MEMBERSHIP The issues facing our ag industry and the farmers who grow our food also concern the whole community.
A membership in the YAA is still just $10. THE GALVAYNE!S GROOVE Sydney Galvayne was an Australian born Irishman from the mid 1800’s.
He was a renowned student of the horse, and a horse trainer.
When he came to England in 1884 he introduced a humane system of training unbroken or vicious horses using a method that utilized the horse’s strength against itself.
He held over 300 classes in Great Britain teaching these methods and in 1887 appeared before Queen Victoria.
Among his many feats as a horseman, Galvayne perfected a method of ageing horses by their teeth.
He had great success in demonstrating this ability in his travels.
One of the clues to aging a horse by his teeth that Sydney used now bears his name.
That is the Galvayne’s Groove.
This groove appears on the upper #3 adult incisors of a horse.
These are the two corner incisors on the top jaw.
Either of these two teeth can be viewed from the side of the horse’s mouth by lifting the upper lip a bit.
Now here’s the interesting thing about this tooth.
At about 10 years of age a vertical groove appears on the tooth at the gum line and develops downward as the horse ages.
It often is dark in color and readily visible.
You will find some harder to see though.
In these cases try to feel the groove with your fingernail. 11 years – groove just starting At 15 years the groove is half way down and at 20 years it is all the way to the bottom or bite line of the tooth.
But that is not the end of it.
Now the groove begins to disappear.
And again from the gum line down taking another ten years to disappear completely at the bottom of the tooth.
So this provides a handy little gauge to get an idea about a horse’s age.
To use it you estimate how much of the groove is showing – for example if it is half way down the tooth.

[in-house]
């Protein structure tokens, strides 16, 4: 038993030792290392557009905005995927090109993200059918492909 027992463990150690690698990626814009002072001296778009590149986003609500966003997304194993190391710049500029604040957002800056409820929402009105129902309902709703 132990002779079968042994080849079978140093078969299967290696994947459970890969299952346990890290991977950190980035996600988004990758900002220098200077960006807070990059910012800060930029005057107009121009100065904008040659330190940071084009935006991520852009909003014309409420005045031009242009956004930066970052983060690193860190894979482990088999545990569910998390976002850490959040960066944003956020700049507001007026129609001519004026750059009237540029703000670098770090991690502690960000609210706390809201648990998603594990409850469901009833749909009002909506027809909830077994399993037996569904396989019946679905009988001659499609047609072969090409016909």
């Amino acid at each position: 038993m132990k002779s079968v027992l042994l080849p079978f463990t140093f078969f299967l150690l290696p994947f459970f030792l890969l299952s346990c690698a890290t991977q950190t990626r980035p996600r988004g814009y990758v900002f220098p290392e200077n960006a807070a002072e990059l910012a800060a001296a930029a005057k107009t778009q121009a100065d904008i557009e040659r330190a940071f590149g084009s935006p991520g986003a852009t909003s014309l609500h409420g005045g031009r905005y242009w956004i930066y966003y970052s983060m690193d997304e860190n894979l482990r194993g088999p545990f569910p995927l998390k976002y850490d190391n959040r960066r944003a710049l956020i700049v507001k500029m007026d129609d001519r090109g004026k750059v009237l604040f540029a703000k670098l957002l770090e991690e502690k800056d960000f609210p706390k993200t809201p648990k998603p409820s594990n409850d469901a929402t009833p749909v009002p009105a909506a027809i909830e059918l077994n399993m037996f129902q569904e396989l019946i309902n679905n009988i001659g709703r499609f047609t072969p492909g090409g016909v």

In this case, because the groove appears at 10 years and is all the way down at 20 years, the groove indicates an age of 15 years.
If the groove’s approximately 2/3 of the way down the tooth then you would have about 17 years. 17 year old groove In the case of the older horse you are looking at how much of the groove has disappeared.
This starts to happen at 20 years and the groove is completely gone by the time the horse is 30 years old. 30+ years – no groove Again any fraction of this process will give you an age in between these two figures.
A groove that has receded down half of the tooth would indicate a 25 year old horse, for example.
A horse younger than 10 years and older than 30 years will not show a groove.
You will need to use other clues to age these two groups of horses.
Here are a couple of things to note about using this method.
First a word of caution.
This little groove can help you get a good approximation of the horse’s age.
But it is an approximation because you are “eye balling” whether it is ! way down or 2/3 of the way down, etc.
And then you are dividing the 10 year window by that fraction.